Stillwater News Press


July 11, 2013

Team challenge adds new twist to Pioneer Soccer Academy

STILLWATER, Okla. — When it comes to the Pioneer Soccer Academy, Stillwater High School coach Seth Condley is always trying to find ways to keep things fresh and exciting while helping kids hone their skills.

Thursday, Condley added a new twist to the four-day camp with the Pioneer Team Challenge — a series of six events designed for players of all skills.

“It was really fun,” Clair Thomas said. “I learned some new stuff, so it was a great experience.”

“I thought it went pretty good,” Condley said. “There’s always stuff we can improve on. It went a little longer than I had anticipated because some of the stations ran long, but overall I was pleased with how everything turned out, especially since it was our first year. The instructors did a good job of adjusting and it was a different thing for the kids.”

It took some adjustment on everybody’s part as the fast-paced drills from the last two days turned into a more mellow — yet tough — competition that featured such events as the crossbar challenge and cone passing.

“The third day is always the toughest day,” Condley said. “The first two days you can get through, but that third day your legs begin to bark at you and saying, ‘Man, I don’t want to run. I don’t want to move.’ ... When we did the team challenge there wasn’t a lot of physical exertion going on, so it kind of got the kids’ legs back underneath them a little bit.”

From the speed dribbling to the soccer golf, there may not have been as much physical exertion being done but there is a reason Condley called the competition a challenge. It wasn’t exactly easy for anybody.

Even the coaches running the drills had a hard time with the trash can chipping contest, proving the old adage of easier said than done.

“It’s pretty challenging,” Condley said. “That’s kind of why it’s a team challenge. It’s fun to see those guys test their skills. That’s what we want. We want them getting out there and mixing in with the kids and having a good time with it.”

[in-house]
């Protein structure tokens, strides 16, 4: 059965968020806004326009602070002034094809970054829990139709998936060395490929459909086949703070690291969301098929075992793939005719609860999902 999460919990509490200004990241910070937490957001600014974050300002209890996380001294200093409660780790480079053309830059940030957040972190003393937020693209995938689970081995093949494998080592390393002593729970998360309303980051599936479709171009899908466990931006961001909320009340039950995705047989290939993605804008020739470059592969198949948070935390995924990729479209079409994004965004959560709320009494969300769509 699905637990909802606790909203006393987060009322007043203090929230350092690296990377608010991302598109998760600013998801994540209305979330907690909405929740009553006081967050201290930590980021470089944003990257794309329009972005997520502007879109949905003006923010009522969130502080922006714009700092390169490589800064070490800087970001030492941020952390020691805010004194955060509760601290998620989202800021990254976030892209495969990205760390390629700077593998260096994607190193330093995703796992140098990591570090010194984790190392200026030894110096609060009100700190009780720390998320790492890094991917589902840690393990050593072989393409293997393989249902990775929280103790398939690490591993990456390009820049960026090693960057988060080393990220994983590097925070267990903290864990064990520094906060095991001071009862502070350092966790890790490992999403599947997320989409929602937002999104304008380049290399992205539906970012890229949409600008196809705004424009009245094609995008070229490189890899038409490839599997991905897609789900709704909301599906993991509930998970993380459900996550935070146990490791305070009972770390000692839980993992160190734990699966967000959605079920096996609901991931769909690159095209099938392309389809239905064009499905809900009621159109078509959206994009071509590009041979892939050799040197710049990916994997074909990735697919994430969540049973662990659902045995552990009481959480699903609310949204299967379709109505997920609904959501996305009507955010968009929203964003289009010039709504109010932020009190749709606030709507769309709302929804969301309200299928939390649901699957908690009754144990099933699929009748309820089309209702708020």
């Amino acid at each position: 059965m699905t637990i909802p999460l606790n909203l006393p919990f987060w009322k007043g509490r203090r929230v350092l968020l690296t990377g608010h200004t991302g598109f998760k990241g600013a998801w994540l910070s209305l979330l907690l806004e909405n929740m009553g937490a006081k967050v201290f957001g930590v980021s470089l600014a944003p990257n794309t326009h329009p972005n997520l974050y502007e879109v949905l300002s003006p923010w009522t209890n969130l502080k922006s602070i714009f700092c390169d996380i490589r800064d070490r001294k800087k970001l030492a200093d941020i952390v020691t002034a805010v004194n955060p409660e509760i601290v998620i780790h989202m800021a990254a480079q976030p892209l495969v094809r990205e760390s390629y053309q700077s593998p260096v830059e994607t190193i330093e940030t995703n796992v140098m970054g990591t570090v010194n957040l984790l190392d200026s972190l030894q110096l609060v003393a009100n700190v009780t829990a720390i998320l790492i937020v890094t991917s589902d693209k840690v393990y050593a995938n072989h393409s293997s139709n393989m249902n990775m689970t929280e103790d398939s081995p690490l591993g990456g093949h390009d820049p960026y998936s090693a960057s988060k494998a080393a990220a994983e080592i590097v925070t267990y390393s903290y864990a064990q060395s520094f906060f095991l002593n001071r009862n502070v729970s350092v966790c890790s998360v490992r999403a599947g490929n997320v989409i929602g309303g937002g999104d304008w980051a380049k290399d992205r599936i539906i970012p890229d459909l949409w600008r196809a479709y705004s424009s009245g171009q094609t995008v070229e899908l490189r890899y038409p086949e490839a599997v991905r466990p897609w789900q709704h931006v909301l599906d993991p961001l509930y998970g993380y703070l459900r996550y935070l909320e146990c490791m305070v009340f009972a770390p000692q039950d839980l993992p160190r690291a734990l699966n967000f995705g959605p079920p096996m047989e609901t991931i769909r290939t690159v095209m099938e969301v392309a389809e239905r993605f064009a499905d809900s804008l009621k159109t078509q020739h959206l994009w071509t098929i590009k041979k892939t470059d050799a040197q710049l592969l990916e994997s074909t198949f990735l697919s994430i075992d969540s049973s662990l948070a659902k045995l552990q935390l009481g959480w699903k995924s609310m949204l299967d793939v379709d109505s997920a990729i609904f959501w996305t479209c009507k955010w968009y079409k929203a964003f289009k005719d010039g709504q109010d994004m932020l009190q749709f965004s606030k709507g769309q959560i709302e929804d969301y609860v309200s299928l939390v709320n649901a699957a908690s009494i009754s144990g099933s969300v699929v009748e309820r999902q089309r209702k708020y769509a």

They may not have had as much success — with several Pioneer players missing high and wide on the rapid-fire challenge — but just getting to take the field beside the current Stillwater players was special for Thomas.

“It’s really cool to see really good players and have them help teach us,” Thomas said.

Even for those campers that didn’t necessarily get the chance to interact as much with the current Stillwater players, having the experience of some eighth-graders on each team in the combined camp provided plenty of opportunities for learning a new skill or two.

“That’s kind of why we put this together,” Condley said. “They younger kids can kind of see their effort and their technique. Then the older kids can kind of make an impression on them and develop into more of a leadership role. You hope it works, but you just never know. That was our goal, though — to have the older kids set an example for the younger kids.”

As for the future of the Pioneer Team Challenge, Condley said that there’s little doubt that it will be back next year — hinting at the possibility of different events to keep things interesting.

“I think we’ll do it,” Condley said. “Even though it ran a little long, we can tweak some things for next year. I see it being a part of the academy for a while.”

And with that in mind, Thomas said she’s already thinking about next year’s challenge — hoping to give her team even more of a boost than this year.

“I hope to be better,” Thomas said. “This camp really helps improve your skill level and that’s what I’m trying to do.”

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